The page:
Fabrice Coffrini, AFP There are a myriad of genres one can associate with…
- Posted on Nov 18th 2010 11:50AM by DJ Lanphier
It's easy to see why people might be given to talking in certain terms about Lanois; he's all those things and more to be sure. His solo career, as well as his work with artists like U2, Bob Dylan, Emmylou Harris, Peter Gabriel and the Neville Brothers, speaks for itself. Yet, when you strip it all down, remove all the rhetoric and the hype, and concentrate on what remains -- as Lanois has done with Black Dub -- what you're left with is the pure, unadulterated joy of playing music. It was palpable in the room and visible on the faces of Lanois and his bandmates as they interacted and played into the night.
Onstage, Lanois works from the center of Black Dub like a seasoned conductor. His influence is felt, but he's only one ingredient in the boiling cauldron that makes up the band, and he knows it. It's a deceptively simple and synergistic combo, and Lanois lets each member find their place within the whole, allowing them to stretch out as needed. He then brings it all back to the center with grace and authority.
Drummer Brian Blade simmers slightly below the surface, his primal, percolating beat keeps it all moving forward, always hinting at a possible eruption yet somehow managing to never actually boil over. Jim Wilson, on bass and backing vocals, keeps it solid while playing with the melodic possibilities that round it all out nicely. And, then there's Trixie Whitley.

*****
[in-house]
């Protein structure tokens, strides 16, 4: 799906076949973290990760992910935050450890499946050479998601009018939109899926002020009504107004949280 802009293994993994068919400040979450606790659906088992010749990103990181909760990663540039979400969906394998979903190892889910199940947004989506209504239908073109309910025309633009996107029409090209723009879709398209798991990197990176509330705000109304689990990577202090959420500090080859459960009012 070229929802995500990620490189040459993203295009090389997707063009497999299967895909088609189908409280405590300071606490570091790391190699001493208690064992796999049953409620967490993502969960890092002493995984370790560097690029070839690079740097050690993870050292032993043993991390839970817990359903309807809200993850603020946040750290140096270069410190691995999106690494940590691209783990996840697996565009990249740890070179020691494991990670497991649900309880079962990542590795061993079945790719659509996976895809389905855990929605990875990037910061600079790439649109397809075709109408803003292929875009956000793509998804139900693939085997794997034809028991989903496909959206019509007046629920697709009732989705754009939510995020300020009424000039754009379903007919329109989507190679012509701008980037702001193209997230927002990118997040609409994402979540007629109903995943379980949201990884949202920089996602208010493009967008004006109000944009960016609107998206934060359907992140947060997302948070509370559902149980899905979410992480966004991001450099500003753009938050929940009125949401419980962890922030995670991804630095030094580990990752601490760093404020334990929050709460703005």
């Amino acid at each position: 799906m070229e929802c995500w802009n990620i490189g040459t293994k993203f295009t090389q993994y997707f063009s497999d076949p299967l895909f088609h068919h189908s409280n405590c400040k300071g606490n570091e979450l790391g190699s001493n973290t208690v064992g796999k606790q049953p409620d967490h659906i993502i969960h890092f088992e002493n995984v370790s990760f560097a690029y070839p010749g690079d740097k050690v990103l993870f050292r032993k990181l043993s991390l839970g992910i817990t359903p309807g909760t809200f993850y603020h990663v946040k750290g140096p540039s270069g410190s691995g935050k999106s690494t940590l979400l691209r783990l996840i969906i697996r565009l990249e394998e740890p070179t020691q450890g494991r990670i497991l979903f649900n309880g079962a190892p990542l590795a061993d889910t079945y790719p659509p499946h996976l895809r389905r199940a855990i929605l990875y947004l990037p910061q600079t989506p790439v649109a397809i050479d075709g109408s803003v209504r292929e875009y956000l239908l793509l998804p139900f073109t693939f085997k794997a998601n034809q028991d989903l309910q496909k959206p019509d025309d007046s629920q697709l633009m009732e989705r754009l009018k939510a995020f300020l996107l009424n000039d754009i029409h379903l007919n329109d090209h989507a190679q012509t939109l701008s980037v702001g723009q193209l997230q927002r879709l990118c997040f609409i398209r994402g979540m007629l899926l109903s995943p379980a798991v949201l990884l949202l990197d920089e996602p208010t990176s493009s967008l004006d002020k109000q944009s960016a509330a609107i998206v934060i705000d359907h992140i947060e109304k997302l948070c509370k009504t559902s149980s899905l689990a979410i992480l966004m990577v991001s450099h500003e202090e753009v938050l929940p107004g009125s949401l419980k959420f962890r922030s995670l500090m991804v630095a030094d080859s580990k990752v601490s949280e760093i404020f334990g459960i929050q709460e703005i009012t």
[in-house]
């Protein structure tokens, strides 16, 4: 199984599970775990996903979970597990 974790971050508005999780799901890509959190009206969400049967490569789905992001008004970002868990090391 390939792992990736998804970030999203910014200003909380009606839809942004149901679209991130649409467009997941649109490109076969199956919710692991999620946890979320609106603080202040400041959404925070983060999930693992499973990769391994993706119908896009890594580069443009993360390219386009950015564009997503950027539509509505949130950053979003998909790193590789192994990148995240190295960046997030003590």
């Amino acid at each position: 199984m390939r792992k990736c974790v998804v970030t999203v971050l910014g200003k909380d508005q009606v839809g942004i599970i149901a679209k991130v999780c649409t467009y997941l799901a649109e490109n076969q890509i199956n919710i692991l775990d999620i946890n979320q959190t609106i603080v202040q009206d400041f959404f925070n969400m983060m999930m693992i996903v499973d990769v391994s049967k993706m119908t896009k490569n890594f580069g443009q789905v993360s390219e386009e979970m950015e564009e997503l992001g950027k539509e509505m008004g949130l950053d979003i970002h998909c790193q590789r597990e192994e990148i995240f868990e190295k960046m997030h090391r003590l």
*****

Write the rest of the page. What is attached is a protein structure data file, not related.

A force of nature, the daughter of late blues man Chris Whitley mixes a touch of Etta James with echoes of Janis Joplin's energy, her voice raw and filled with possibilities. She also sat behind the drums on a few tunes, holding her own with the indomitable Brian Blade. If Lanois is the center of gravity within Black Dub, Whitley is the bright sun that bursts forth to shine a little daylight onto the proceedings. As the audience stood transfixed by her performances of 'I Believe in You,' 'Surely' and 'I'd Rather Go Blind,' her powerful R&B style vocals made believers out of those in the Ballroom.
When the show ended, the audience demanded an encore and the band played 'The Maker' from Lanois' first album 'Acadie.' As the song climbed and soared, the members of Black Dub once again traded big smiles, truly enjoying not only the honest outpouring of affection from the audience, but also the act of just playing music together. Lanois has been through a great deal the past few months, recuperating from a near-fatal motorcycle accident. His joy at once again being able to play music in front of people was there for all to see. As the audience applauded and cheered him on, he took hold of the microphone for one last time that evening. "We're truly lucky to be playing at all," he said sincerely. "Thank you."